I had the need to connect from the command line recently, and decided to make a quick post on using SQLCMD, as I had an issue.
SQLCMD is a command line utility that comes with SQL Server. I know many people don’t use command lines, but they are handy at times.
SQLCMD and OSQL aren’t things you typically need to use a lot, but sometimes you won’t have the ability to run Management Studio and it’s good to know that there are built-in alternatives.
The best features are the ones that you use all the time. SQL Server 2016 Management Studio’s bringing improvements in navigating around execution plans.
Click + Mouse Scroll: Zooming!
You can now make your plans bigger and smaller with this combo. It will zoom into the region where you have the mouse.
Click + Drag lets you move the plan
This is really handy for moving right to left.
Good for those times when SQL Sentry Plan Explorer isn’t available.
Above, the GUI incorrectly base the restore on a copy only backup. After using the timeline dialog to point to an earlier point in time, you can see that the GUI now has changed so it bases the restore on this potentially non-existing copy only backup. Not a nice situation to be in if the person doing the restore hasn’t practiced using the T-SQL RESTORE commands.
It’s important to be able to write the relevant T-SQL queries to restore your database, just in case you run into one of these issues.
As a quick tip, this on is one of these tool tips, that just makes your everyday much easier. Sometimes, more than often, you run into databases that contains a huge number of tables – all listed alphabetically. This can, at times, be cumbersome and annoying to browse. SQL Server Management Studio (SSMS) actually has a feature that will assist you in getting your job done, quicker; It’s called Filtering.
My most common filter criterion is by schema, but there are several filtering options available.
Gianluca Sartori (@spaghettidba) blogged about the issues you may have noticed with older versions of Management Studio on HiDPI, UQHD, or 4K/5K screens in his post, “SSMS in High-DPI Displays: How to Stop the Madness.” Essentially, Windows tries to scale things for your DPI settings and, depending on the technology used to render your fonts and dialogs, this can end up with ugly and sometimes unusable screens. Gianluca’s fix is to make a registry change and add a manifest file to the SSMS directory so that SSMS no longer tries to render Windows’ scaling changes. In the latest builds of SQL Server 2016, SSMS now acts as if the manifest file were in place. Take a look at the following image:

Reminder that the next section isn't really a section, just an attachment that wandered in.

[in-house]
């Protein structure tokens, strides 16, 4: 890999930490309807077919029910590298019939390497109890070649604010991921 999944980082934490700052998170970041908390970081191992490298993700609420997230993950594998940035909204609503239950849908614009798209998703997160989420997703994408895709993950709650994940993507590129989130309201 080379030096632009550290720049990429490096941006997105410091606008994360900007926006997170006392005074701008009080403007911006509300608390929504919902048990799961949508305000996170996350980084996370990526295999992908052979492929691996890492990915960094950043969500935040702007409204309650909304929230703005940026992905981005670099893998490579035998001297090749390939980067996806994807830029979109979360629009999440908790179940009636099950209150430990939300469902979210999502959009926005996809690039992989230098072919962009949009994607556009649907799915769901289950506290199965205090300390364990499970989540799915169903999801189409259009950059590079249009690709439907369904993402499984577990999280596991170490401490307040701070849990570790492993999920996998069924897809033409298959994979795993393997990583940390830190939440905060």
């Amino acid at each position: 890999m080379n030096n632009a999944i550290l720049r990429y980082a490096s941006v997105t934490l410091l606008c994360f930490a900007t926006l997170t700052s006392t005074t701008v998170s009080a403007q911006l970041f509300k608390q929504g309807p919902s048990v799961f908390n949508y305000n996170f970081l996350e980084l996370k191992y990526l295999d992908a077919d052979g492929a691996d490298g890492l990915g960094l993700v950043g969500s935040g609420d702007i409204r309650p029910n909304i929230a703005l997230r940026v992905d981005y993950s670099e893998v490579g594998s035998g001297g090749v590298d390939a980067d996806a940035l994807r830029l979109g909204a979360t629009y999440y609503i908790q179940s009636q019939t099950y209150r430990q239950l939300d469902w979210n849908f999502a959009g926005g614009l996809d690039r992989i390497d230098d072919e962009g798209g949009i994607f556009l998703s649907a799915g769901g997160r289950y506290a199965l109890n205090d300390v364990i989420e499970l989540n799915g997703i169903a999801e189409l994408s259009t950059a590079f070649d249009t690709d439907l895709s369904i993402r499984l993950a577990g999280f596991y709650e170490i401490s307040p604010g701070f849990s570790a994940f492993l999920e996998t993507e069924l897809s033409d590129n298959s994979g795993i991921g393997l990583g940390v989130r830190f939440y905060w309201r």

That’s music to my ears; I use a high-resolution laptop and before Gianluca’s solution, it was impossible to use SSMS. I’m looking forward to SSMS 2016, but probably won’t move until the add-ons I use are supported; I’ve grown to like them too much to make the jump, even on a trial basis.
Now, in the process of developing Plan Explorer, we have discovered several cases where ShowPlan doesn’t quite get its math correct. The most obvious example is percentages adding up to over 100%; we get this right in cases where SSMS is ridiculously off (I see this less often today than I used to, but it still happens).
Interpreting execution plans is not a trivial exercise, and this is an interesting look at how SQL Sentry developers (and supporters within the broader community) have worked on it through the years.
Simply put ASYNC_NETWORK_IO waits occur when SQL Server is waiting on the client to consume the output that it has ‘thrown’ down the wire. SQL Server cannot run any faster, it has done the work required and is now waiting on the client to say that it has done with data.
Naturally there can be many reasons for why the client is not consuming the results fast enough , slow client application , network bandwidth saturation, to wide or to long result sets are the most common and in this blog I would like to show you how I go about diagnosing and demonstrating these issues.
Dave goes on to explain this using Management Studio examples, but the information also applies to other client applications.
The next time you run a query (you might need to close all your query windows or restart SSMS, you usually do with this sort of change in SSMS) it’ll beep when the query is done.
Personally I’ve actually used this as an alarm clock when doing long running overnight deployments so that I’d get woken up when the script was done so I could start the next step. It’s also handy when you want to leave the room / your desk while queries are running.
I must have seen that screen dozens of times and never once noticed this checkbox.
If you work with SQL Server for a long time you’ve probably learn some Keyboard combinations to speed up your administration or development process.
The full list of SSMS Shortcut keys you can find in MSDN
I will try to re-categorize the most interesting ones
If you spend a lot of time in Management Studio, learning keyboard shortcuts will make your life easier.
Sometimes when using SSMS you will see a redline under a table or object name in your T-SQL. This means SSMS thinks the object doesn’t exist in the current database. Usually it’s right, but if you have just created the object, the query editor wont know as it’s local cache is not regularly refreshed. To force a refresh you can hit Ctrl + Shift + R but I always forget keyboard shortcuts. For this I like to add a button to the toolbar.
This is a good intro-level article on SSMS basics and some configuration options.